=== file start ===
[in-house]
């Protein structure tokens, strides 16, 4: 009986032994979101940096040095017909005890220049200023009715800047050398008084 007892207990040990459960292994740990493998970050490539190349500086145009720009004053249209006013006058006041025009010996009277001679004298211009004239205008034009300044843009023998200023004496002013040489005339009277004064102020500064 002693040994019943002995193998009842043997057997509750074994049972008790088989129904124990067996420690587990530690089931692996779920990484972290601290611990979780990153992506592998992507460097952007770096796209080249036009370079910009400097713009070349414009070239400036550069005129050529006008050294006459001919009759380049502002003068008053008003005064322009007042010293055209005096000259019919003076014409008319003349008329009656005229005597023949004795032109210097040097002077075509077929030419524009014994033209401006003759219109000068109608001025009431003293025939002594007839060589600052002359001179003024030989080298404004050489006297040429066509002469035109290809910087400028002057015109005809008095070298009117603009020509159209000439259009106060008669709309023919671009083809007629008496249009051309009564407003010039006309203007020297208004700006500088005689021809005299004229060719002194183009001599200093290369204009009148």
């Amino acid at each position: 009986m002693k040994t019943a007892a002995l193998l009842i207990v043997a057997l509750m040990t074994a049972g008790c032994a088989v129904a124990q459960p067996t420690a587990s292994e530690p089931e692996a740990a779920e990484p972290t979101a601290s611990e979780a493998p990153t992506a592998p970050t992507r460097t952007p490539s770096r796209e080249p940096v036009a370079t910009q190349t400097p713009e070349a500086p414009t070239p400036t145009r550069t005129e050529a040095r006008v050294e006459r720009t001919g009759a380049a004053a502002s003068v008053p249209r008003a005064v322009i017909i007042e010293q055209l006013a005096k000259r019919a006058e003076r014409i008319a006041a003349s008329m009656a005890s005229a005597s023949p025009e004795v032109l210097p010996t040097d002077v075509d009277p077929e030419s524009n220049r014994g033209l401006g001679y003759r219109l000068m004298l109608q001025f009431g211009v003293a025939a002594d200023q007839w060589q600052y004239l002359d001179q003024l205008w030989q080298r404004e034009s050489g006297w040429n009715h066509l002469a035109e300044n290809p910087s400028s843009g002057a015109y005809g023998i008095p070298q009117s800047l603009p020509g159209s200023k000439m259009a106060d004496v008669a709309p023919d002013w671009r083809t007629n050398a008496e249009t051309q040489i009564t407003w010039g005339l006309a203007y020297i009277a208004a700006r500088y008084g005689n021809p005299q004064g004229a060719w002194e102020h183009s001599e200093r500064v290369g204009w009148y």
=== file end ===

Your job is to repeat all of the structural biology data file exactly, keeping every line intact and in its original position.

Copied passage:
[in-house]
């Protein structure tokens, strides 16, 4: 009986032994979101940096040095017909005890220049200023009715800047050398008084 007892207990040990459960292994740990493998970050490539190349500086145009720009004053249209006013006058006041025009010996009277001679004298211009004239205008034009300044843009023998200023004496002013040489005339009277004064102020500064 002693040994019943002995193998009842043997057997509750074994049972008790088989129904124990067996420690587990530690089931692996779920990484972290601290611990979780990153992506592998992507460097952007770096796209080249036009370079910009400097713009070349414009070239400036550069005129050529006008050294006459001919009759380049502002003068008053008003005064322009007042010293055209005096000259019919003076014409008319003349008329009656005229005597023949004795032109210097040097002077075509077929030419524009014994033209401006003759219109000068109608001025009431003293025939002594007839060589600052002359001179003024030989080298404004050489006297040429066509002469035109290809910087400028002057015109005809008095070298009117603009020509159209000439259009106060008669709309023919671009083809007629008496249009051309009564407003010039006309203007020297208004700006500088005689021809005299004229060719002194183009001599200093290369204009009148």
């Amino acid at each position: 009986m002693k040994t019943a007892a002995l193998l009842i207990v043997a057997l509750m040990t074994a049972g008790c032994a088989v129904a124990q459960p067996t420690a587990s292994e530690p089931e692996a740990a779920e990484p972290t979101a601290s611990e979780a493998p990153t992506a592998p970050t992507r460097t952007p490539s770096r796209e080249p940096v036009a370079t910009q190349t400097p713009e070349a500086p414009t070239p400036t145009r550069t005129e050529a040095r006008v050294e006459r720009t001919g009759a380049a004053a502002s003068v008053p249209r008003a005064v322009i017909i007042e010293q055209l006013a005096k000259r019919a006058e003076r014409i008319a006041a003349s008329m009656a005890s005229a005597s023949p025009e004795v032109l210097p010996t040097d002077v075509d009277p077929e030419s524009n220049r014994g033209l401006g001679y003759r219109l000068m004298l109608q001025f009431g211009v003293a025939a002594d200023q007839w060589q600052y004239l002359d001179q003024l205008w030989q080298r404004e034009s050489g006297w040429n009715h066509l002469a035109e300044n290809p910087s400028s843009g002057a015109y005809g023998i008095p070298q009117s800047l603009p020509g159209s200023k000439m259009a106060d004496v008669a709309p023919d002013w671009r083809t007629n050398a008496e249009t051309q040489i009564t407003w010039g005339l006309a203007y020297i009277a208004a700006r500088y008084g005689n021809p005299q004064g004229a060719w002194e102020h183009s001599e200093r500064v290369g204009w009148y």